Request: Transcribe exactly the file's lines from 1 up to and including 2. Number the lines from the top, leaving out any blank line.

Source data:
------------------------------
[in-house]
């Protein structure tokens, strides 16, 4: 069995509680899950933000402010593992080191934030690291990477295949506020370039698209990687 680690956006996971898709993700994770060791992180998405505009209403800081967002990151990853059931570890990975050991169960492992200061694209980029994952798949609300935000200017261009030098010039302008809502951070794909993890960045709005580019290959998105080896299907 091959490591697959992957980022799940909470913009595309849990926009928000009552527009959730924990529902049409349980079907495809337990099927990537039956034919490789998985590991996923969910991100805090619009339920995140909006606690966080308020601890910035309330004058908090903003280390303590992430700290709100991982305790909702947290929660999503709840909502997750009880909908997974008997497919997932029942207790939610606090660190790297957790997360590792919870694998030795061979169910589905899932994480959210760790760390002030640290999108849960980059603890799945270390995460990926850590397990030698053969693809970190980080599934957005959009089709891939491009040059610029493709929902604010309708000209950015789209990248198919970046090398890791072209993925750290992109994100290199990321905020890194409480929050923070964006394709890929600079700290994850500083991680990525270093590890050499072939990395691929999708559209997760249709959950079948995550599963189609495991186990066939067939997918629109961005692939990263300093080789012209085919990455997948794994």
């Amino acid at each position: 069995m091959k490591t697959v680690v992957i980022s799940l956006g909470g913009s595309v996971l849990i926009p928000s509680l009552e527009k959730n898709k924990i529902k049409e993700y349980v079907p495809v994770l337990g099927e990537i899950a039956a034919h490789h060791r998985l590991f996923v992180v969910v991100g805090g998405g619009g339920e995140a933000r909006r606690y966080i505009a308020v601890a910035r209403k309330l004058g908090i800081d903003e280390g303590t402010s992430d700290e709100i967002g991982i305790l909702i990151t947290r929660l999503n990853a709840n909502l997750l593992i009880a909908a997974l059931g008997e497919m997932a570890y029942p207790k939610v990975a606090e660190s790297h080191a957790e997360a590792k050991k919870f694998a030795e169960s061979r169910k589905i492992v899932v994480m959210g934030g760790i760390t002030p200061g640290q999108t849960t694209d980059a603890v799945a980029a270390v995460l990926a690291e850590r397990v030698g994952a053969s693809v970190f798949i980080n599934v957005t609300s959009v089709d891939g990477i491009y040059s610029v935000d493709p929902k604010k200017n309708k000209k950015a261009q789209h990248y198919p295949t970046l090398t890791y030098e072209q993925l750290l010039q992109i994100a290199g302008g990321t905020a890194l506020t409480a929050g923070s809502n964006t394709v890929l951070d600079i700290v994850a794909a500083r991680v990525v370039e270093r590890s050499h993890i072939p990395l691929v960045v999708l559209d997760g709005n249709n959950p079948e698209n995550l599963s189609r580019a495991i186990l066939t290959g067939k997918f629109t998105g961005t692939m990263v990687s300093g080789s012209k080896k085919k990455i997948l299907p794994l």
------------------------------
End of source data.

[in-house]
């Protein structure tokens, strides 16, 4: 069995509680899950933000402010593992080191934030690291990477295949506020370039698209990687 680690956006996971898709993700994770060791992180998405505009209403800081967002990151990853059931570890990975050991169960492992200061694209980029994952798949609300935000200017261009030098010039302008809502951070794909993890960045709005580019290959998105080896299907 091959490591697959992957980022799940909470913009595309849990926009928000009552527009959730924990529902049409349980079907495809337990099927990537039956034919490789998985590991996923969910991100805090619009339920995140909006606690966080308020601890910035309330004058908090903003280390303590992430700290709100991982305790909702947290929660999503709840909502997750009880909908997974008997497919997932029942207790939610606090660190790297957790997360590792919870694998030795061979169910589905899932994480959210760790760390002030640290999108849960980059603890799945270390995460990926850590397990030698053969693809970190980080599934957005959009089709891939491009040059610029493709929902604010309708000209950015789209990248198919970046090398890791072209993925750290992109994100290199990321905020890194409480929050923070964006394709890929600079700290994850500083991680990525270093590890050499072939990395691929999708559209997760249709959950079948995550599963189609495991186990066939067939997918629109961005692939990263300093080789012209085919990455997948794994």